Paper Preservation

by Tarzan Deel, Jr.
Issue No. 236 - December 1992

Our newest project begins a serious effort to preserve the paper items of the Cambridge Glass Company. This effort caused us to think of non-glass items in a different way and expedited the construction of a separate room in the non-glass building. Three bids were obtained and the contract was awarded by the board to Chuck Dorland and Scott Miller of Cambridge.

The Cambridge Cordials Study Group helped clear space in the building for construction to begin. Without their efforts, construction would not have begun on time. Willard Kolb and Doyle Hanes fixed the forklift and cleared away the skids and racks that were too heavy to be moved by hand. On October 10, Doyle Hanes, J.D. Hanes, Cindy Arent, Mike Arent and I assembled in the non-glass building to finish moving items out of the way and to inventory the paper in the building. Mike and Doyle took care of the hard work while Cindy, J.D. and I started the inventory process.

What we found in the inventory process was interesting and disturbing. Going through the old records is certainly an enlightening experience. Examining the turn count cards from 1951, 1952, 1953 and 1956 really showed some of the reasons for the success and failure of the company. Cindy found family friends and other well known Cambridge residents listed in the turn count cards. Unfortunately, for some of these records it is too late. Mold and mildew as well as moisture have erased all information from some cards. We found the same problem in some of the other documents. However, the total loss at this time is minimal. To preserve this information, we will have to microfiche or microfilm the documents soon.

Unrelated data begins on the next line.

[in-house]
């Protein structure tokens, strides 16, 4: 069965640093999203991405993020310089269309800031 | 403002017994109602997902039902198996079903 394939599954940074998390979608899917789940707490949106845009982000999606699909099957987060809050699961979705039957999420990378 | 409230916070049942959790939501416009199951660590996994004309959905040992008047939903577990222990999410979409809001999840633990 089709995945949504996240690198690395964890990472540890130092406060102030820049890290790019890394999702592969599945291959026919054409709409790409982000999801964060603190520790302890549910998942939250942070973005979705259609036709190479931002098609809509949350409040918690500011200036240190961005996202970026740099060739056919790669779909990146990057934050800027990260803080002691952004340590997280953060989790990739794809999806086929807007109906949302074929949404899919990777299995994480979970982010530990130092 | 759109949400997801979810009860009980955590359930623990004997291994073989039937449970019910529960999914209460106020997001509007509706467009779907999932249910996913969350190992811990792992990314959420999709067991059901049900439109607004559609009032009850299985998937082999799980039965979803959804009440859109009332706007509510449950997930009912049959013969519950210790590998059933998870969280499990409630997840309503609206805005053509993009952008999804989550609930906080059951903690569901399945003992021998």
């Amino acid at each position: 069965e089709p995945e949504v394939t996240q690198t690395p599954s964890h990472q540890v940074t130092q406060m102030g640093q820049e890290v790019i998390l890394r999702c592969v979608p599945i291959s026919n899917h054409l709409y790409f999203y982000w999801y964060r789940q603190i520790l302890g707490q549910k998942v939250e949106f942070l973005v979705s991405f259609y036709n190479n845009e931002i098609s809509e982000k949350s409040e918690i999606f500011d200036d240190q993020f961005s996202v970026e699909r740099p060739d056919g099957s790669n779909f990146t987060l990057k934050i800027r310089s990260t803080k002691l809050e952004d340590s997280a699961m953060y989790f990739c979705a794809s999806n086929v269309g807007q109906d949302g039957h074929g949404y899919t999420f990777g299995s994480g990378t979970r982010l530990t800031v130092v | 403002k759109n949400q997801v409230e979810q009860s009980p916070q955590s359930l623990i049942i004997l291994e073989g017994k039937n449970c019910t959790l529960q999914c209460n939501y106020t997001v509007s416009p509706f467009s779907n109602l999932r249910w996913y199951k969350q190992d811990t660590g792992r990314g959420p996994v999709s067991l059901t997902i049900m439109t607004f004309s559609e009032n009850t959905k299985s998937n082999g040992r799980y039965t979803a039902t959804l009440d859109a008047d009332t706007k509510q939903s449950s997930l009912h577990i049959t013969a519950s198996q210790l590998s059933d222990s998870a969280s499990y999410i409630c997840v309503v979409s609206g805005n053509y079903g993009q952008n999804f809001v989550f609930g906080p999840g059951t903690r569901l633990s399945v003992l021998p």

Some of the records to be preserved are the Purchase Journals, Accounts Payable, General Ledger Invoices and Coal Journals. Some of these show information that gives insight into how the company prospered and failed. The Coal Journals show us the factory had an appetite for energy. The Nearcut mine in April 1936 shipped 2,217 tons of coal to the factory; by November 1936 shipments increased to 3,371 tons. We also find that the factory used coal from the Gander Coal Co.'s Red Bird Mine. Early observations indicate that coal was rarely received from both coal mines during the same month. This causes us to ask what relationship did the Gander Coal Co. have with the factory.

This is but a fraction of the information that is contained in the stacks of paper we are trying to preserve. The first step is to stabilize the environment. Heat and humidity are the worst enemies of paper that has an acid base. Acid based paper became popular after 1860 as it was easier and cheaper to produce. If you see paper turning brown, it is the acid in the paper "burning" the document. If you are interested in finding out more about preserving paper, write to the National Archives or the Library of Congress for free information.

Construction was completed in late October and we are now accepting bids to seal the concrete floor and to provide the cooling system. Once the floor is sealed, we will move in the file cabinets and create the shelves to house the large oversized documents (payroll ledgers and other journals). Thanks to those I have mentioned above. The construction could not have taken place without your help.

The papers that were saved from various locations now have to be cleaned and the information preserved. As interesting papers are uncovered, I will see if they can be printed in the Crystal Ball. Eventually, the worst documents will be lost, but the information will survive on other information media. This will all take time, but we have to start somewhere.